Normandy marks the 79th anniversary of D-Day and honors WWII veterans

AT OMAHA BEACH, France (AP) — An overwhelming noise of gunshots and men’s screams. This is how World War II veteran Marie Scott described D-Day as ceremonies honoring those who fought for freedom in the largest sea, air and land campaign in history.

On Tuesday, the whistling sound of the wind accompanied many reenacters who descended on Omaha Beach at dawn to mark the 79th anniversary of the attack that led to the liberation of France and western Europe from Nazi control. Some brought bouquets of flowers, others waved American flags.

Scott experienced everything through her ears. She was just 17 when she was assigned as a communications officer in Portsmouth, UK. Their job was to relay messages between the men on the ground and General Dwight D. Eisenhower and senior officers overseeing the operation.

“I was at war. I could hear gunshots, machine guns, planes bombing, men screaming and screaming, men giving orders,” she recalled.

“After a few moments of scares, I realized what was going on… and I was like, well, you know, there’s no time for scares. You have a job to do. So go ahead. And that’s exactly what I did.”

Scott is approaching her 97th birthday and said D-Day was a “defining point” in her life.

“As a non-combatant, I was still at war, and I realized the enormity of war. In that moment, people died.”

A ceremony was to be held on Tuesday at the American Cemetery in Colleville-sur-Mer, overlooking Omaha Beach, where the graves of 9,386 US soldiers are located, most of whom lost their lives in the D-Day landings and subsequent operations . There are 1,557 names engraved on the walls of the missing, some of which have since been recovered and identified.

Secretary of Defense Lloyd Austin and Chairman of the Joint Chiefs of Staff General Mark Milley were scheduled to attend the commemoration along with World War II veterans.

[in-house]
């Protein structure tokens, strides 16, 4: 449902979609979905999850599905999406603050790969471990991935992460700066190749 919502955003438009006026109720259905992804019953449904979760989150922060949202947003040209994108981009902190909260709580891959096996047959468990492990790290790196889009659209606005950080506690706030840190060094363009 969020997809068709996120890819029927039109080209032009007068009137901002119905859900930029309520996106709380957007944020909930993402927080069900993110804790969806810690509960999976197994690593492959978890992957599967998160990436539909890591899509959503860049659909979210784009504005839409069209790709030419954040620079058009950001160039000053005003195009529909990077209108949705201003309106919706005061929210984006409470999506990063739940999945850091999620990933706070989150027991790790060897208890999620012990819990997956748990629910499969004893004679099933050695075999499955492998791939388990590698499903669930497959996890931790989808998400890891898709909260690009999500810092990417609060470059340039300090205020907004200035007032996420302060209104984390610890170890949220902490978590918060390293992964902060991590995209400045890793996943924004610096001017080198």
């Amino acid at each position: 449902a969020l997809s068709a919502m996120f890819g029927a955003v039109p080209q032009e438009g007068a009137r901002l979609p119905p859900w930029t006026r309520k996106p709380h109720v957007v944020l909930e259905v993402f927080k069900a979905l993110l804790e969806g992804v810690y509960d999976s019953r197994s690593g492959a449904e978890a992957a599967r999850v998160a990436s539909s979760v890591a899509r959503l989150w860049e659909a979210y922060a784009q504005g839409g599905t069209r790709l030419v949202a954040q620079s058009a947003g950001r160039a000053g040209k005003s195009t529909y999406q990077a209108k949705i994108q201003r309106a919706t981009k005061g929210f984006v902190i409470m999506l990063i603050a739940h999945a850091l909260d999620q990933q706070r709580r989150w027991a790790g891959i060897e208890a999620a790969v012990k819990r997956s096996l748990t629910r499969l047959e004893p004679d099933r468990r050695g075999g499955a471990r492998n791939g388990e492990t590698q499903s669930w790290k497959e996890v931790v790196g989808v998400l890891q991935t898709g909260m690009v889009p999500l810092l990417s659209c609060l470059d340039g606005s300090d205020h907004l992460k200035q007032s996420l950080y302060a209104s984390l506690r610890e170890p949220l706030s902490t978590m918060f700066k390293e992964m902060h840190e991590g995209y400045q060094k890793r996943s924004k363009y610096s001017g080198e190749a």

An international ceremony was later scheduled at the nearby British Normandy Memorial in the presence of officials from Germany and the nine main allied nations: Belgium, Canada, Denmark, France, Great Britain, the Netherlands, Poland, Norway and the French Secretary of Defense of the Armed Forces Sébastien Lecornu and British Defense Secretary Ben Wallace were expected.

Many visitors descended on the American Cemetery ahead of Tuesday’s ceremonies to honor those who gave their lives.

Jean-Philippe Bertrand, a visitor from the southern French city of Marseille, walked among the countless rows of white crosses on Monday. “It is unimaginable to make such a sacrifice for my freedom, for my son’s freedom,” he said.

“You hear about it on the news and you see the pictures. But once you are here and see the reality and the sacrifices that have been made for our beautiful country, I wanted to make the journey once in my life to thank all these people to whom we owe so much,” he added added.

German professor Andreas Fuchs, who teaches French in Berlin, brought students aged 10 to 12 to Normandy through an exchange program.

“It is very important for children to have a moment in their life where they can understand the liberation of Europe. And knowing what peace has meant for 80 years,” he said.

Jeffrey Schaeffer, Nicolas Garriga and Thomas Padilla contributed to the story.

Laura Coffey

Laura Coffey is a Worldtimetodays U.S. News Reporter based in Canada. His focus is on U.S. politics and the environment. He has covered climate change extensively, as well as healthcare and crime. Laura Coffey joined Worldtimetodays in 2023 from the Daily Express and previously worked for Chemist and Druggist and the Jewish Chronicle. He is a graduate of Cambridge University. Languages: English. You can get in touch with me by emailing:

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